Phytoremediation is one of the simple and cost-effective methods introduced in recent years as a solution for eliminating environmental pollution. This study aims to assess the feasibility and effectiveness of using vetiver grass and pampas grass plants in removing the main pollutants and improving the physical and chemical properties of the treated municipal wastewater, for use in agriculture and drip irrigation systems. This study was conducted in the form of a factorial experiment with two factors of plant type (vetiver grass and pampas grass) and residence time (in five levels: 3, 6, 9, 12, and 15 days) and in a completely randomized design with three replications. The results showed that although both plant types had a high potential to reduce the undesirable properties of treated wastewater with a residence time of 15 days, pampas grass exhibited better performance in most of the studied characteristics. This plant, even with a residence time of 3 days, reduced the concentration of chloride, sodium, calcium, carbonate, and bicarbonate and also the sedimentation index by 58.82, 38.64, 40.03, 73.91, 45.44, and 88.16%, respectively. Moreover, pampas grass reduced the salinity and hardness of water by 48.84 and 23.32%, respectively, and the electrical conductivity and TDS by at least 18.32% in 3 days. According to the findings of this study, pampas grass is a better option than its competitor, vetiver grass, to reduce pollution in treated urban wastewater and improve wastewater quality for use in agriculture and drip irrigation systems.

  • Determination the potential of vetiver and pampas grass for phytoremediation of hazardous ions in the wastewater for agricultural irrigation water use.

  • Pampas showed a significant reduction in chloride (73.33%), carbonate (86.96%), bicarbonate (72.73%), salinity (56.42%) and hardness (41.21%) concentration in treated wastewater.

  • Due to the adaptability of pampas to diverse climatic conditions and, moreover, its potential in refining unfavorable compounds in treated wastewater, it can be used for agriculture, especially drip irrigation systems.

Graphical Abstract

Graphical Abstract
Graphical Abstract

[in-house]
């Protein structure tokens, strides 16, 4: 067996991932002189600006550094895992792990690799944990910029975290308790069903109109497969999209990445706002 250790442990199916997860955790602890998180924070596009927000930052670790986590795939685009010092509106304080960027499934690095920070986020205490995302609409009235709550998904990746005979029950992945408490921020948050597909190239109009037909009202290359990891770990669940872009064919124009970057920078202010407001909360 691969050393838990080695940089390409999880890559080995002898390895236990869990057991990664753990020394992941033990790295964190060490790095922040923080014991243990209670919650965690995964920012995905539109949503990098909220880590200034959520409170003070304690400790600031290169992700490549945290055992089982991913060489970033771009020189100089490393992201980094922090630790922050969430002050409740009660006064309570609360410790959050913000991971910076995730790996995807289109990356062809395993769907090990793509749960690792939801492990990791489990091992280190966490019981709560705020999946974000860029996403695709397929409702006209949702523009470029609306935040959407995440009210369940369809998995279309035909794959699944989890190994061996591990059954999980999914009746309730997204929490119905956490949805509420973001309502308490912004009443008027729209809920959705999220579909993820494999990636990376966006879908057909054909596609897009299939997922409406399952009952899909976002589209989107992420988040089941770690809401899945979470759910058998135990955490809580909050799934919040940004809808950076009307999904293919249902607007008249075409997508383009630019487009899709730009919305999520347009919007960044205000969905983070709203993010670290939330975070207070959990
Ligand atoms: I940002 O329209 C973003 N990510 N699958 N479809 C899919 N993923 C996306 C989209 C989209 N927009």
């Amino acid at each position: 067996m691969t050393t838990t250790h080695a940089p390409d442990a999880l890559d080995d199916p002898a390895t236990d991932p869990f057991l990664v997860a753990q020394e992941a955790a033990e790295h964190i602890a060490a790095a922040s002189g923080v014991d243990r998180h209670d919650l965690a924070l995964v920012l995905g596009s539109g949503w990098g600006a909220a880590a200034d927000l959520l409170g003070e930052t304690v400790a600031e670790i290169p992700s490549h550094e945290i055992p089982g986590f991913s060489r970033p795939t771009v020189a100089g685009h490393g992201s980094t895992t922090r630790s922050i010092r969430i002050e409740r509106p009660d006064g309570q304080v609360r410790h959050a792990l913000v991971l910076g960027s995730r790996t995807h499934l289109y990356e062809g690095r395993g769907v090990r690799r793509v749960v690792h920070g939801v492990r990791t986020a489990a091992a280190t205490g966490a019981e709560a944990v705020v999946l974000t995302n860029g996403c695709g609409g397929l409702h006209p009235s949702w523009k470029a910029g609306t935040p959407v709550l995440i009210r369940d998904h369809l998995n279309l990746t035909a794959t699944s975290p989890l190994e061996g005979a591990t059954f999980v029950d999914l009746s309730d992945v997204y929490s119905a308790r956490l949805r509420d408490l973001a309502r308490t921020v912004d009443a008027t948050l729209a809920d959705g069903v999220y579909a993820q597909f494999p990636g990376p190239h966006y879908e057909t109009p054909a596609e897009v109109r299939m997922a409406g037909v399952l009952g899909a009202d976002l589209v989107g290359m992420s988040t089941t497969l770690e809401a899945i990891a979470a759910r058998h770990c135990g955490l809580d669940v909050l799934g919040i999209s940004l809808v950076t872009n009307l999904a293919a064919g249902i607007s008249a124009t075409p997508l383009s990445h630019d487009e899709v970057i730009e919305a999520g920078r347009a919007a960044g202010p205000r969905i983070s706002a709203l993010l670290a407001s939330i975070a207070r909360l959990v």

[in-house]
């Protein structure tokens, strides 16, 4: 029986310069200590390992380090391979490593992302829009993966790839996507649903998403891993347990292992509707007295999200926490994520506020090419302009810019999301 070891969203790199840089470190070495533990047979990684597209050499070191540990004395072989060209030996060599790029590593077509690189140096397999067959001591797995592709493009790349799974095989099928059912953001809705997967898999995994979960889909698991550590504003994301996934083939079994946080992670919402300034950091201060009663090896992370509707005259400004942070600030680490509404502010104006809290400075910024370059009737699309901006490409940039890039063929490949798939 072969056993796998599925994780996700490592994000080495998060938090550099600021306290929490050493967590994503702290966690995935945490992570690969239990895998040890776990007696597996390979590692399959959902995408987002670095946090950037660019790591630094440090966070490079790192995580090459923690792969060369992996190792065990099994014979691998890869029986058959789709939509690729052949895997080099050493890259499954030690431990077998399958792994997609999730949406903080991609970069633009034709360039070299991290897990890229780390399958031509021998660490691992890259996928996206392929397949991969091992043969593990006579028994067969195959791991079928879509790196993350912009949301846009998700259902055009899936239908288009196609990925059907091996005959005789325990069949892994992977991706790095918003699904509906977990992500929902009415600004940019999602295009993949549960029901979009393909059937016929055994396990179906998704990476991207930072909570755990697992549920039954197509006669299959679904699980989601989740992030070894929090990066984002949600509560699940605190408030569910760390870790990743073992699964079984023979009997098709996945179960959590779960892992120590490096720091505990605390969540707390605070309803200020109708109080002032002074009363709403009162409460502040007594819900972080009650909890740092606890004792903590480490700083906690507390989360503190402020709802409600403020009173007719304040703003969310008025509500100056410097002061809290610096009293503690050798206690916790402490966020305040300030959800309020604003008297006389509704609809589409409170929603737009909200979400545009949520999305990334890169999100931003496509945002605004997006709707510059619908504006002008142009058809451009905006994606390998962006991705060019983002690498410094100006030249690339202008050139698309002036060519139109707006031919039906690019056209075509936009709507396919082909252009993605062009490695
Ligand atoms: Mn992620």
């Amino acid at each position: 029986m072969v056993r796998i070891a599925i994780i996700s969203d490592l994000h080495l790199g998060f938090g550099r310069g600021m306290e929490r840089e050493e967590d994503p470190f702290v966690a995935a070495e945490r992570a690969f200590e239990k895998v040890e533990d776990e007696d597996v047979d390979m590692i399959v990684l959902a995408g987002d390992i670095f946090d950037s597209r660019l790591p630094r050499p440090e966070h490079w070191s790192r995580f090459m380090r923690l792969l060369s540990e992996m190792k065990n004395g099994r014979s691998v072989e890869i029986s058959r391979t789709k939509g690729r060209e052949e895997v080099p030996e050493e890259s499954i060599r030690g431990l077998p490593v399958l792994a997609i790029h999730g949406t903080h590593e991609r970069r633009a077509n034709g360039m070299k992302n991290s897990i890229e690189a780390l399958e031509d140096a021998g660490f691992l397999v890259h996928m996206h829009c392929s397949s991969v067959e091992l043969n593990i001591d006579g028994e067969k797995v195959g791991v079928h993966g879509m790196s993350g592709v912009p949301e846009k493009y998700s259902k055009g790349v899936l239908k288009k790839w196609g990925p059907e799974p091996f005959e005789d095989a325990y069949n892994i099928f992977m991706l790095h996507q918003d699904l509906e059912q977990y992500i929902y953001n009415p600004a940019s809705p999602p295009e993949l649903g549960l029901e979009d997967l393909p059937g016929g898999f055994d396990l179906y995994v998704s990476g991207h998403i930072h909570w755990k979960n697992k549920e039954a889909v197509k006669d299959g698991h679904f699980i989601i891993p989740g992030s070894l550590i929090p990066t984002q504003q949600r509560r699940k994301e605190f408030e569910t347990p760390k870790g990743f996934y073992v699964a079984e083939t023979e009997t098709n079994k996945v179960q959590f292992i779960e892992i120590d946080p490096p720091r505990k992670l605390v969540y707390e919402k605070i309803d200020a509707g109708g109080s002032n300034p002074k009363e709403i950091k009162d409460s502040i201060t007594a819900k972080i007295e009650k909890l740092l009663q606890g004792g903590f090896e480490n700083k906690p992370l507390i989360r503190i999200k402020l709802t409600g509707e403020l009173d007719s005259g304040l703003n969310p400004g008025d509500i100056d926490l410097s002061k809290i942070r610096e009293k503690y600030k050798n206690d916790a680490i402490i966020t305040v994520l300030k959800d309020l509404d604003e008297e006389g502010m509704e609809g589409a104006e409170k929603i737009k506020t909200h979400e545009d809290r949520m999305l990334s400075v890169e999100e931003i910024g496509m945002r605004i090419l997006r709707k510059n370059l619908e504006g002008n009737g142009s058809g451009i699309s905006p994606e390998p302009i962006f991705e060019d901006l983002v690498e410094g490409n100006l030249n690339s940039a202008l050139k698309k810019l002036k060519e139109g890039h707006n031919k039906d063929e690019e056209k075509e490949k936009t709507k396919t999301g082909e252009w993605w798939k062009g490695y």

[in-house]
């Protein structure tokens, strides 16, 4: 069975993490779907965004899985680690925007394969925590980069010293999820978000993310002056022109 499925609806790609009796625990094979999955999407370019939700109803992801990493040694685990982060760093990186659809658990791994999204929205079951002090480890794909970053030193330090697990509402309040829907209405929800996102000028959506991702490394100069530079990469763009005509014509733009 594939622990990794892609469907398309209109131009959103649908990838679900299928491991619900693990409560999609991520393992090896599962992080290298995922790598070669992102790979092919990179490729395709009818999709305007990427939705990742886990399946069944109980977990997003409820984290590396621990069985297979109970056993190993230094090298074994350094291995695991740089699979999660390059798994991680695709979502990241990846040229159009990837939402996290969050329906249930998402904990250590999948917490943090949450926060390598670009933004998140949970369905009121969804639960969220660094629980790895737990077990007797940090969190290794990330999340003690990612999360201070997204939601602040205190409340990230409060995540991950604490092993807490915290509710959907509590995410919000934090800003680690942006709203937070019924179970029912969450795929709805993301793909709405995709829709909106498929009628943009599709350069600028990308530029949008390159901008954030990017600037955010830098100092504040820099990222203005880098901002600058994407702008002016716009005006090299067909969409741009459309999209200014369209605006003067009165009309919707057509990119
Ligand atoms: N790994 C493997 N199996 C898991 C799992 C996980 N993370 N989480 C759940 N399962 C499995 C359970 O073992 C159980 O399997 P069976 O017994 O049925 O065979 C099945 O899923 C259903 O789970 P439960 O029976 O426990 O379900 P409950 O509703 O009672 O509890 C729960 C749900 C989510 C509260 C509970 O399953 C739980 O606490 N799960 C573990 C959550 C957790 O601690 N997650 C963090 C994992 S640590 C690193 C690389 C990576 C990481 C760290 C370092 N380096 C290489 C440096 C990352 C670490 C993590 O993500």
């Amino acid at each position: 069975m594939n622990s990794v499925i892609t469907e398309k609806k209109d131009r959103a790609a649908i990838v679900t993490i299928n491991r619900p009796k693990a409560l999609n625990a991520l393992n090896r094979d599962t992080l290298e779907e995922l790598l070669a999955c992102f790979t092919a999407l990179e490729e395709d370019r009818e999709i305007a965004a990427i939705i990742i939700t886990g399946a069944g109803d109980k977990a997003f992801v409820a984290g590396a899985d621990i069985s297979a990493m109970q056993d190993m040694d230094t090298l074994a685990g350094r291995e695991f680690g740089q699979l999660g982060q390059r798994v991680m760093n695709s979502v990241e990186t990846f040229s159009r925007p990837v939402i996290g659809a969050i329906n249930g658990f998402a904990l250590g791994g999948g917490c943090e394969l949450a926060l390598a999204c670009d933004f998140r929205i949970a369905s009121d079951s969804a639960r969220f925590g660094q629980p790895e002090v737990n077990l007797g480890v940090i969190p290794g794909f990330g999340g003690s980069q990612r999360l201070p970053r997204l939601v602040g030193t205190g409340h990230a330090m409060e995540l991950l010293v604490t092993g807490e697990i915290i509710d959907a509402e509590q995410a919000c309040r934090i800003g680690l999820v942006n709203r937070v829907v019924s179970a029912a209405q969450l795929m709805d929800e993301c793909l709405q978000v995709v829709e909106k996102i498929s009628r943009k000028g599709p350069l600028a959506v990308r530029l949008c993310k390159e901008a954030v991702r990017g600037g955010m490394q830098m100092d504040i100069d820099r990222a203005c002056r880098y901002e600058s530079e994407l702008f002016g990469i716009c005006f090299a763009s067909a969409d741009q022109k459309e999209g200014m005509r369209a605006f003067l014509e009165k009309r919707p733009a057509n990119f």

Today, climate change towards global warming and reducing precipitation has caused a water crisis, especially in arid and semi-arid regions of the world, including Iran. On the other hand, an increase in human population along with the expansion of agricultural and industrial activities are other significant factors in reducing freshwater resources and increasing their pollution. Therefore, the use of unconventional water, including the treated wastewater of urban and industrial sectors for agricultural purposes, has been proposed in many countries as a solution to prevent severe droughts (Al Salem 1996; Asano & Levine 1996). However, due to the hygiene problems of these resources and their significant amounts of organic and mineral materials, long-term use of wastewater in the agricultural sector is faced with challenges such as threatening the health of farmers and food consumers, soil salinization, and groundwater pollution (Mojiri 2011). Excessive concentrations of sodium, chloride, carbonate, and bicarbonate are among the essential factors in reducing the quality of unconventional water resources and their non-approval for agricultural use. For example, high concentrations of carbonate and bicarbonate in wastewater undesirably affect the uptake of high-consumption elements such as manganese, iron, magnesium, zinc, potassium, and phosphorus in plants which ultimately lead to reduced plant root development (Valdez & Reed 2007; Yang et al. 2009). Since bicarbonates negatively affect the uptake of iron by plants and thus prevent the synthesis of chlorophyll in the chloroplast of plant cells, iron chlorosis or yellowing of young leaves is another problem due to the presence of bicarbonates in wastewater (Lucena 2000). In addition, the reaction of carbonate and bicarbonate with other elements in wastewater such as calcium and magnesium results in the formation of calcium carbonate, magnesium carbonate, and calcium bicarbonate deposits. This process is one of the most important reasons for clogging in pipes and drippers of the drip irrigation system and, as a result, is one of the most severe problems of using wastewater in agriculture (Pitts et al. 1990).